The mayors of two Japanese cities devastated by U.S. atomic bombs in World War II urged the central government Friday to sign and ratify a U.N treaty banning nuclear weapons set to enter into force in January.
"A recognition that nuclear weapons are an absolute evil has spread in the world," Hiroshima Mayor Kazumi Matsui said at the outset of his meeting at the Foreign Ministry with Eiichiro Washio, senior vice foreign minister, also attended by Nagasaki Mayor Tomihisa Taue.
In the meeting, the mayors presented Washio with a letter addressed to Foreign Minister Toshimitsu Motegi, requesting the government to attend a meeting of the member states of the Treaty on the Prohibition of Nuclear Weapons as an observer if it cannot immediately sign the pact.
The letter called on the government to exert leadership in nuclear disarmament talks as the only country to have undergone nuclear attack.
"The hibakusha's strong appeal never to let anyone experience (atomic bombings) created a powerful movement. The treaty is a result of many countries sharing a sense of crisis regarding slow progress in nuclear disarmament talks," the letter read. Hibakusha refers to atomic bomb survivors.
The Japanese government says it shares the goal of the treaty but adopts a different approach toward the abolition of nuclear weapons, taking into account its reliance on the nuclear umbrella provided by the United States for its protection.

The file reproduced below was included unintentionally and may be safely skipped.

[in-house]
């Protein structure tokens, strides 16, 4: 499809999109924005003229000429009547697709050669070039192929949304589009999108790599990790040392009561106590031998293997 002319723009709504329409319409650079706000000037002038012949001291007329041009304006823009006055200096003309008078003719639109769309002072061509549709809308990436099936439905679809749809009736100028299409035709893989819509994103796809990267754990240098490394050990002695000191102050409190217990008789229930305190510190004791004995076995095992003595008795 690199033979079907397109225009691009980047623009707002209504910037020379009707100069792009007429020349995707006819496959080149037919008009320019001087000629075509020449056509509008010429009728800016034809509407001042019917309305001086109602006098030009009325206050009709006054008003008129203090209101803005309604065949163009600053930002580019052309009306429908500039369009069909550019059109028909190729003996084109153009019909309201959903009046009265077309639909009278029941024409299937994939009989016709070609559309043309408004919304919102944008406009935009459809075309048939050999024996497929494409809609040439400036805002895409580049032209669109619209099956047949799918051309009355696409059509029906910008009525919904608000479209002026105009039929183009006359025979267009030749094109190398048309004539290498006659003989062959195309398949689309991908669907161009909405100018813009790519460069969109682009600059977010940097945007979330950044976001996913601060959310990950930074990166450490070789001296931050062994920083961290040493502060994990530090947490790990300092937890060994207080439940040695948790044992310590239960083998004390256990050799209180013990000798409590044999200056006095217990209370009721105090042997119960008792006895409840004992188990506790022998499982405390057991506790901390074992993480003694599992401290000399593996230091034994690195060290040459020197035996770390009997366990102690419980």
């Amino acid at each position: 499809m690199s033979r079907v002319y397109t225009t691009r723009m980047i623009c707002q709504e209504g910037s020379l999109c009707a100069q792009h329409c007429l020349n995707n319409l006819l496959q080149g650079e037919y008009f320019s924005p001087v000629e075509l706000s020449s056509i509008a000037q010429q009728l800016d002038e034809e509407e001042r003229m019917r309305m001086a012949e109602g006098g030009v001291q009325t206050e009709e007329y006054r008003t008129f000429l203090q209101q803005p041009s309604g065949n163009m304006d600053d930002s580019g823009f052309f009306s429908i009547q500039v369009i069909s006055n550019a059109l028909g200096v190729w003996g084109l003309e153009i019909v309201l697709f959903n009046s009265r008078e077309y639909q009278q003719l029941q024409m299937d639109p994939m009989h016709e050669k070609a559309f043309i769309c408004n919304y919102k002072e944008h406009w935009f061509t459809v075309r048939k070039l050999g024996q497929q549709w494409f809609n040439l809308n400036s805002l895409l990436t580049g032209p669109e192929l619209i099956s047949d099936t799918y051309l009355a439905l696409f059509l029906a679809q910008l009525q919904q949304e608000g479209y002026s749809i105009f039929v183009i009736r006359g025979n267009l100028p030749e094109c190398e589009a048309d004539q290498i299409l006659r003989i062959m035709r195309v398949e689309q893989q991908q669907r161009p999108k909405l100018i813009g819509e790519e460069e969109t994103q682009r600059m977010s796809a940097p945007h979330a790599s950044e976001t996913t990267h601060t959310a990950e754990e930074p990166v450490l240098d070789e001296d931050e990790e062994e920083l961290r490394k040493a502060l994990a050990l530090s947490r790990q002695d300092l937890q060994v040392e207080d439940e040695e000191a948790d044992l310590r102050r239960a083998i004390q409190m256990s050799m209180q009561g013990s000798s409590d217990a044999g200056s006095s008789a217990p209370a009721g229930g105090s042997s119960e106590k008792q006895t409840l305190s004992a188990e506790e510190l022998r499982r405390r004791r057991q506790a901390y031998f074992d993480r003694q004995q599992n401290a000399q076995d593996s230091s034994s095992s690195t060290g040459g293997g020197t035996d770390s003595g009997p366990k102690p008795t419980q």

Washio reiterated the central government's position on the issue, the mayors told reporters after the meeting.
The mayors said they have also asked the central government to push for U.S. President-elect Joe Biden to visit their cities.
The United Nations said in October that Honduras had become the 50th signatory of the treaty, reaching the threshold required for it to be ratified and paving the way for it to enter into force on Jan. 22.
The pact, which will become the first international agreement outlawing the development, testing, possession and use of nuclear weapons, was adopted in 2017.
Some experts have questioned the effectiveness of the treaty as it does not involve any of the five permanent members of the U.N. Security Council -- Britain, China, France, Russia and the United States -- all of which are nuclear-weapon states.
Other nuclear weapon states -- India, Israel, Pakistan and North Korea -- are not party to the treaty, either.